I live in coastal Georgia.  This winter/spring I have had several cardinals die in my yard of an unknown cause.  I don't use any chemicals on my yard.  It has been a wet winter/spring.  In the days before their death I observe them as being larger than normal.  Almost like they're bloated.  They are lethargic, sluggish, and don't flit around like cardinals do.  I can get very close to them before they fly off.  When they fly, they are low to the ground and have a difficult time even getting to the lowest tree branch.  They do still eat black oil sunflower I put out although it's usually from the ground and not a feeder.  Any ideas as to what is wrong?

The cardinals seem bloated only because they are fluffing their feathers up to keep warm. This is a common symptom of a sick bird. They fluff up when they are cold, of course, but if they stay fluffed up and are lethargic, something is wrong. They could have been poisoned by chemicals elsewhere or they could have a disease. I can't diagnose the exact problem from your description; you would have to bring the birds to a vet or a wildlife lab for tests. You might want to contact your county health department as they might want to test them for West Nile Virus.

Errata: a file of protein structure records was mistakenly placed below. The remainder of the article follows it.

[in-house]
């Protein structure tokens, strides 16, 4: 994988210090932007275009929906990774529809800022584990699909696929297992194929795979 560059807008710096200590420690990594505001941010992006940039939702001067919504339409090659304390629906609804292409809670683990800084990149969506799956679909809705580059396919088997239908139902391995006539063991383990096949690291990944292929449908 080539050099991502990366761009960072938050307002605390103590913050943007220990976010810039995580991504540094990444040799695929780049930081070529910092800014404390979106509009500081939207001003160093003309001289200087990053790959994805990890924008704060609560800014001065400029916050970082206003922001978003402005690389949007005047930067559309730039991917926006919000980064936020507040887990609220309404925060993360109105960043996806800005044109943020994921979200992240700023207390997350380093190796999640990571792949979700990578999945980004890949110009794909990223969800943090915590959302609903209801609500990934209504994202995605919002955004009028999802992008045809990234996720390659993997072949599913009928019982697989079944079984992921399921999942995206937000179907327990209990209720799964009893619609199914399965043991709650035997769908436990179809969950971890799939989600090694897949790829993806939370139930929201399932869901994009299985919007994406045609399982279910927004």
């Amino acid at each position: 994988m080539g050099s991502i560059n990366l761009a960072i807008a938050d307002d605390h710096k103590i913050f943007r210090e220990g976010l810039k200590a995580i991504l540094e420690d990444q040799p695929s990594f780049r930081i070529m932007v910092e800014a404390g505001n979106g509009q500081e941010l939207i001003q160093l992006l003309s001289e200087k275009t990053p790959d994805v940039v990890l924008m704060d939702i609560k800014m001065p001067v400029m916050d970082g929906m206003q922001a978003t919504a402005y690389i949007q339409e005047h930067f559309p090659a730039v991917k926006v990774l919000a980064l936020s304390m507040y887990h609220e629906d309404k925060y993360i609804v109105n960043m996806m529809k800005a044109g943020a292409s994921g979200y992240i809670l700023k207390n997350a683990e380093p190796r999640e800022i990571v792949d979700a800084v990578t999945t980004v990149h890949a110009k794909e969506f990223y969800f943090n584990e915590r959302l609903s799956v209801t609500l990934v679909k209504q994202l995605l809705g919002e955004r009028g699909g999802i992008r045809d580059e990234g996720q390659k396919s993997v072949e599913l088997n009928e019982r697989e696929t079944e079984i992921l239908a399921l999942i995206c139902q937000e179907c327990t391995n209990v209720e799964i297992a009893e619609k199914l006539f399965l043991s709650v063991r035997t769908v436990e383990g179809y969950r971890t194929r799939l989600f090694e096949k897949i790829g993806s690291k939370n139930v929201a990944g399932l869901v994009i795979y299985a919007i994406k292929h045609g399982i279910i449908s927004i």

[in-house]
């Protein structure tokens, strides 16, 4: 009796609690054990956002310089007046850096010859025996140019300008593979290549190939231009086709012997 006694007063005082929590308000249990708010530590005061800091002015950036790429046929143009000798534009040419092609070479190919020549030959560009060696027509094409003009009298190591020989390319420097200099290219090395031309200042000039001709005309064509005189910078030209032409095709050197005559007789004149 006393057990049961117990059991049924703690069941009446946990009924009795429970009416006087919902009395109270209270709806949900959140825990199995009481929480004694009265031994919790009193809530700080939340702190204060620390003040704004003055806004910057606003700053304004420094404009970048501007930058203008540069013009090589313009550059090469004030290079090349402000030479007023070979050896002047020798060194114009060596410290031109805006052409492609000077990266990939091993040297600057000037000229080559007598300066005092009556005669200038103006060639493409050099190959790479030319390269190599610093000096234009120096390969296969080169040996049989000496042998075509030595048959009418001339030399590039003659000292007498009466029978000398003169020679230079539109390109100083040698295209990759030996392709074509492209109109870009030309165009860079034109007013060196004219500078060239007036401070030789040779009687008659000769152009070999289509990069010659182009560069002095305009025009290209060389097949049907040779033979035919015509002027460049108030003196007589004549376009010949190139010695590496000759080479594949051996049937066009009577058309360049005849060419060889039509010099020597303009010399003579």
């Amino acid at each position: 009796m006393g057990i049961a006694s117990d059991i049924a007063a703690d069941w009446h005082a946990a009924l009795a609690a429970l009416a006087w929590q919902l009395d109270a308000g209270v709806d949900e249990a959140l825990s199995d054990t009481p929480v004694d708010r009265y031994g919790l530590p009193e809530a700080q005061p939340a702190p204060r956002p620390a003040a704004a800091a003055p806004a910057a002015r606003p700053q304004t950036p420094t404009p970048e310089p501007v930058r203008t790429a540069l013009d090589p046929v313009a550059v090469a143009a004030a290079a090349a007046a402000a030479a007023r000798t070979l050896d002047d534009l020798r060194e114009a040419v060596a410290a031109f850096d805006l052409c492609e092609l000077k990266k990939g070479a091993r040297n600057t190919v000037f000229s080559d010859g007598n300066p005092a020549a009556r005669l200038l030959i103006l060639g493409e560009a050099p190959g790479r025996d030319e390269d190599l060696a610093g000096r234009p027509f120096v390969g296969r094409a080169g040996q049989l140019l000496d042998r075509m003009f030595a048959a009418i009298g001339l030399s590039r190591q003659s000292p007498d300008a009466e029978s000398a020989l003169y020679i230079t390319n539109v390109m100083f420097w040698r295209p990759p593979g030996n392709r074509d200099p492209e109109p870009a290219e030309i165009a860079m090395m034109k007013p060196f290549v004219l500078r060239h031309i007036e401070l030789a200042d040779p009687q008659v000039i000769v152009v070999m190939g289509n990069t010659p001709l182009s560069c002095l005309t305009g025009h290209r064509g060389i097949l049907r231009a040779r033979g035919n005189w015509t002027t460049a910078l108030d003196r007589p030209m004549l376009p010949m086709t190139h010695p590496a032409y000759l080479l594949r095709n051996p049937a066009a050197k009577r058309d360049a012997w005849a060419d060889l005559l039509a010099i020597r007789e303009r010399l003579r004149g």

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Roger Lederer


Any and all about WILD birds - the science of ornithology. Information about birdwatching, ecology, conservation, migration, behavior, banding, rehabilitation, feeding, songs, binoculars, identification, and careers in ornithology. No questions about pet or caged birds, please.


Have a PhD and over forty years as a professional ornithologist - research, teaching, author, speaker, webmaster of . Have written thirty scientific papers, three bird field guides, a textbook in ecology four other bird books, the latest being "Beaks, Bones, and Bird Songs". Have traveled to 100 countries watching birds and have spoken to hundreds of groups about birds.

PhD in Zoology/Ornithology; Emeritus Professor of Biological Sciences; former Dean of the College of Natural Sciences at California State University, Chico

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